The View From Sea Level

Mindful Ramblings on Topics from Silly to Sublime

The Gates: Follow the Saffron Road

I first became aware of the artist Cristo in the early 1980s when he and his wife Jeanne-Claude surrounded some islands in Biscayne Bay with bright pink fabric. I thought it was ridiculous.

Over the past two years I have been developing a new appreciation for modern art. I have made trips to London's Tate Modern and Bilbau's Guggenheim for the express purpose of immersing myself in the modern masterpieces on display there. I've kept an open mind, and I have, in fact, come to appreciate far more eclectic works of art than I expected.

So I was excited when New York City approved Cristo's installation of The Gates early in 2005. After all, since those islands in 1983, Cristo has created massive fabric constructions all over the world. Like it or not, he's a major figure in modern art, and this was an opportunity to gain a better understanding of his work.

The cynical side of me couldn't help noting that the 16-day exhibition in Central Park coincided with the International Olympic Committee's visit to review the city's bid for the 2012 games. But that's another story entirely.


I drove into Manhattan (my tolerance for the subway in from The Bronx is almost non-existant) on a cool, sunny Sunday and made my way to the 72nd Street western entrance to Central Park.

The great orange rectangles with their swathes of swaying fabric dominated the landscape. Every path was a surreal, modern colonade, every view a scene of marching orange figures.

Central Park has certainly never been so crowded on a winter day before. I went north through the Ramble seeking vistas of the strange scene.

On a rustic bench someone had created their own commentary on the "art": a row of bright orange Cheetos. I wondered how Cristo would feel about this amusing contribution to the event. I hope that he can appreciate a gentle send-up of his work.

The gates were sized to match the paths over which they marched -- some were very wide, others narrow. On a wooded hilltop a row of gates intermingled with the trees created an intimate setting. For a moment I was alone with them, the light fabric rustling in the breeze, reflecting the sunshine. And I was able to appreciate Cristo. Certainly his work was challenging many viewers -- I heard many strollers asking "why?" and "what's the point?"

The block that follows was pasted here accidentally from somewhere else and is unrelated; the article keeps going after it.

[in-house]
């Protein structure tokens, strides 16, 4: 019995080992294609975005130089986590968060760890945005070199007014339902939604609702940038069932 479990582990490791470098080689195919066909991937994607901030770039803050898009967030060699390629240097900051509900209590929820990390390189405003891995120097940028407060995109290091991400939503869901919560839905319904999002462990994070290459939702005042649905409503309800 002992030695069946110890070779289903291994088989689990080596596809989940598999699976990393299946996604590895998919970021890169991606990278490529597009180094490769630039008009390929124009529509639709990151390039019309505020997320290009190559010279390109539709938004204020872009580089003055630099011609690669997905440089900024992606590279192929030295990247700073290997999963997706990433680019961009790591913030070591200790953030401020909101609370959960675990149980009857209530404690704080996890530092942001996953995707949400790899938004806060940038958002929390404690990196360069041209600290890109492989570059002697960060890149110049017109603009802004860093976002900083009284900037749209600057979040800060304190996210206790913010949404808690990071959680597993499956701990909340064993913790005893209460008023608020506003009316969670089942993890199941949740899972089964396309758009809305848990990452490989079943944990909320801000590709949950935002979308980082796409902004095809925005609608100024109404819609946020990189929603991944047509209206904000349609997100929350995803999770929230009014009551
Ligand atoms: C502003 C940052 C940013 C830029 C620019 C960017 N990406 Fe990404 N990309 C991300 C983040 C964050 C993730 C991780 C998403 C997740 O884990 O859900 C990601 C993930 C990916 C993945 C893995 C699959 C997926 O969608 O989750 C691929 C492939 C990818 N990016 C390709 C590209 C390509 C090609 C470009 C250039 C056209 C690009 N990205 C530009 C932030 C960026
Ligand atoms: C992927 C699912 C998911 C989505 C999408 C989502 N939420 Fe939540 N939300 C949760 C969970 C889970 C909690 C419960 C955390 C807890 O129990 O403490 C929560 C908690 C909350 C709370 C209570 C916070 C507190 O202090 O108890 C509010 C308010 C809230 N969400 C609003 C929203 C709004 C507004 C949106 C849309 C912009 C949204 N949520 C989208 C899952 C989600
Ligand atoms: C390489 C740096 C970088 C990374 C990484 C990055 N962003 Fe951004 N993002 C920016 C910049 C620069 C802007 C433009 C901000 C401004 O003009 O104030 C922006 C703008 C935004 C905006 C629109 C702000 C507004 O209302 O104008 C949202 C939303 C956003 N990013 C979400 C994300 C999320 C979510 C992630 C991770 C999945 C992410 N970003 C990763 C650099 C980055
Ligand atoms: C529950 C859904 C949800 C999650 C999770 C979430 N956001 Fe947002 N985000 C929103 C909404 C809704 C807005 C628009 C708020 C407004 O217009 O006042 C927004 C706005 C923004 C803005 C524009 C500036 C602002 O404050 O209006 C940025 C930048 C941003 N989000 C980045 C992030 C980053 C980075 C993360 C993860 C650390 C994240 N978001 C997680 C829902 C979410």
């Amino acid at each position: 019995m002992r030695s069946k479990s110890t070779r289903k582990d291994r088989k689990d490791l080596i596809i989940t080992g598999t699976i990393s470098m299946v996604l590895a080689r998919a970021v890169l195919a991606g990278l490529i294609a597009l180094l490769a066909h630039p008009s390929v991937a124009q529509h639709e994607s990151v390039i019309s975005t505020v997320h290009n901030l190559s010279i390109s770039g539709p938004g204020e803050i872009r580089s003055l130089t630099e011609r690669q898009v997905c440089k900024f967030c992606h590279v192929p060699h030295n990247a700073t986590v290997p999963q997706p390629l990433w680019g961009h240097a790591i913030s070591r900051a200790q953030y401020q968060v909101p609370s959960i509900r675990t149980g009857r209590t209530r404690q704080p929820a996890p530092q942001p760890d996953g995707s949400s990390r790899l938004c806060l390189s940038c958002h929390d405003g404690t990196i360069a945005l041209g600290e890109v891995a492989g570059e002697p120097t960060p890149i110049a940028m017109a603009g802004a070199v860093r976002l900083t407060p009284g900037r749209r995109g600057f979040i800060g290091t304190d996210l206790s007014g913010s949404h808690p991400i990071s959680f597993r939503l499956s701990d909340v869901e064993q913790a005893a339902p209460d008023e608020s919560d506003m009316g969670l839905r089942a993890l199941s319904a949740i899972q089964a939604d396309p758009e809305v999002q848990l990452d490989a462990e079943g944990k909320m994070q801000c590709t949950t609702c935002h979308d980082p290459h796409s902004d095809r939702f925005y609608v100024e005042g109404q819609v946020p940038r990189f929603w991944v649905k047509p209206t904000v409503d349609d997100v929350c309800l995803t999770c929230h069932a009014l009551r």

But just as many were strolling and looking and watching one another. Get out into the world, his Gates demanded. Interact with one another. Interract with this strange phenomenon. Be challenged and see what comes of it.

And then my naturaly curiosity about the construction of things was satisifed. I'd tapped on a few of the frames, reached up and touched the fabric, examined the heavy steel bases. But near the southern end of the park I joined a small crowd gathered around a "fallen" gate. Not fallen, really, but taken down by some of the many workers maintaining the exhibit. The fabric, they explained, had become torn. While we visitors looked on the workers disassembled the gate in order to replace the top -- a single unit of frame and attached fabric. They stood the gate back up on its based and fastened it down. And then one of them pulled the Velcro strip that freed the new fabric panel.

A mini-unveiling just for those of us gathered 'round. The new fabric was creased and stiff from its packaging. It looked very different from the gates on either side. I climbed a rock overlooking the repaired gate to study new and old. Jarring. That's what it was. I wondred how long it would take for the new fabric to uncrease and blend in.

I wondered why it mattered so much to me. And I decided the cold was getting to me.

Do I appreciate Cristo's work more now than in 1983? A little. The combination of a physical installation with the visitor's interraction give the work a temporal dimension. The contrast of the natural environment with the artificial challenges ones assumptions. Does the bright orange interfere, or enhance the wintry landscape? What would it be like during spring, or summer, or autumn when the trees compete with the saffron cloth?

We'll never know, of course. The Gates are already gone, their components sent off to be recycled into mundane items like kitchn ware, cars, and thread. And that's part of Cristo's message too.

Experience the moment.

And then let it go.